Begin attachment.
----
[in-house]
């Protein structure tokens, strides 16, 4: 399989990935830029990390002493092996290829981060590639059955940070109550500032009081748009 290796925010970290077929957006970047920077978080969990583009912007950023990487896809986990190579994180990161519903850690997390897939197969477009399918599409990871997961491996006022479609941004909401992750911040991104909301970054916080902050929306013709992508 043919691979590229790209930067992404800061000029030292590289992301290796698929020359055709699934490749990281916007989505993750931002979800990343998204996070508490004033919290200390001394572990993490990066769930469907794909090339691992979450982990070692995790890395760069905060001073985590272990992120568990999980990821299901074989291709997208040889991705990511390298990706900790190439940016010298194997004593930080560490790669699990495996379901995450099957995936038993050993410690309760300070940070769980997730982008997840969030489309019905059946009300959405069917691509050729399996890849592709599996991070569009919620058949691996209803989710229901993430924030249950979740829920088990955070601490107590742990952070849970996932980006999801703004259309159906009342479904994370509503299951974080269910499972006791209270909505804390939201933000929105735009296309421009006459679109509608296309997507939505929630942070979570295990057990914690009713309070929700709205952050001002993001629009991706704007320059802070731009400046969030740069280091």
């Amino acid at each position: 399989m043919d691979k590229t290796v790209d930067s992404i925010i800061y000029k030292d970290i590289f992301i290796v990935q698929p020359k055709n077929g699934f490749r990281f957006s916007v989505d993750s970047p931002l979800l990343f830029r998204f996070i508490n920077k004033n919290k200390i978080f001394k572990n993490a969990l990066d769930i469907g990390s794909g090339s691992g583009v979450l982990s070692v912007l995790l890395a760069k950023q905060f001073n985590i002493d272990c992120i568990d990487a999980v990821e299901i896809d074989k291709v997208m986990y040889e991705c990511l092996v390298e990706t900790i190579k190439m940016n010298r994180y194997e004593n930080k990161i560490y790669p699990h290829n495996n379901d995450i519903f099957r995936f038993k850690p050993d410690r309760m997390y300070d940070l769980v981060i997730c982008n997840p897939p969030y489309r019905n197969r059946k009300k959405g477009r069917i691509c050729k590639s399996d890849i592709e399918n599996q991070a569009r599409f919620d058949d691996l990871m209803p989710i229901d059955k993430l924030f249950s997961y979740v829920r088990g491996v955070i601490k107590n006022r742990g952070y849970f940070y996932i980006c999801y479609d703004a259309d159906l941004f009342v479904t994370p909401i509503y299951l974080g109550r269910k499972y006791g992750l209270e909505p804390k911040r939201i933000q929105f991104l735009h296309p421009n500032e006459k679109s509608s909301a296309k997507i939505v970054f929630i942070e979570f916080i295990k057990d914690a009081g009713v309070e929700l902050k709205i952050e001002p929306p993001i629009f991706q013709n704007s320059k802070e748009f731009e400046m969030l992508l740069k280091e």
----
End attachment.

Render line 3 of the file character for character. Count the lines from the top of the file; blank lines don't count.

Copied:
């Amino acid at each position: 399989m043919d691979k590229t290796v790209d930067s992404i925010i800061y000029k030292d970290i590289f992301i290796v990935q698929p020359k055709n077929g699934f490749r990281f957006s916007v989505d993750s970047p931002l979800l990343f830029r998204f996070i508490n920077k004033n919290k200390i978080f001394k572990n993490a969990l990066d769930i469907g990390s794909g090339s691992g583009v979450l982990s070692v912007l995790l890395a760069k950023q905060f001073n985590i002493d272990c992120i568990d990487a999980v990821e299901i896809d074989k291709v997208m986990y040889e991705c990511l092996v390298e990706t900790i190579k190439m940016n010298r994180y194997e004593n930080k990161i560490y790669p699990h290829n495996n379901d995450i519903f099957r995936f038993k850690p050993d410690r309760m997390y300070d940070l769980v981060i997730c982008n997840p897939p969030y489309r019905n197969r059946k009300k959405g477009r069917i691509c050729k590639s399996d890849i592709e399918n599996q991070a569009r599409f919620d058949d691996l990871m209803p989710i229901d059955k993430l924030f249950s997961y979740v829920r088990g491996v955070i601490k107590n006022r742990g952070y849970f940070y996932i980006c999801y479609d703004a259309d159906l941004f009342v479904t994370p909401i509503y299951l974080g109550r269910k499972y006791g992750l209270e909505p804390k911040r939201i933000q929105f991104l735009h296309p421009n500032e006459k679109s509608s909301a296309k997507i939505v970054f929630i942070e979570f916080i295990k057990d914690a009081g009713v309070e929700l902050k709205i952050e001002p929306p993001i629009f991706q013709n704007s320059k802070e748009f731009e400046m969030l992508l740069k280091e």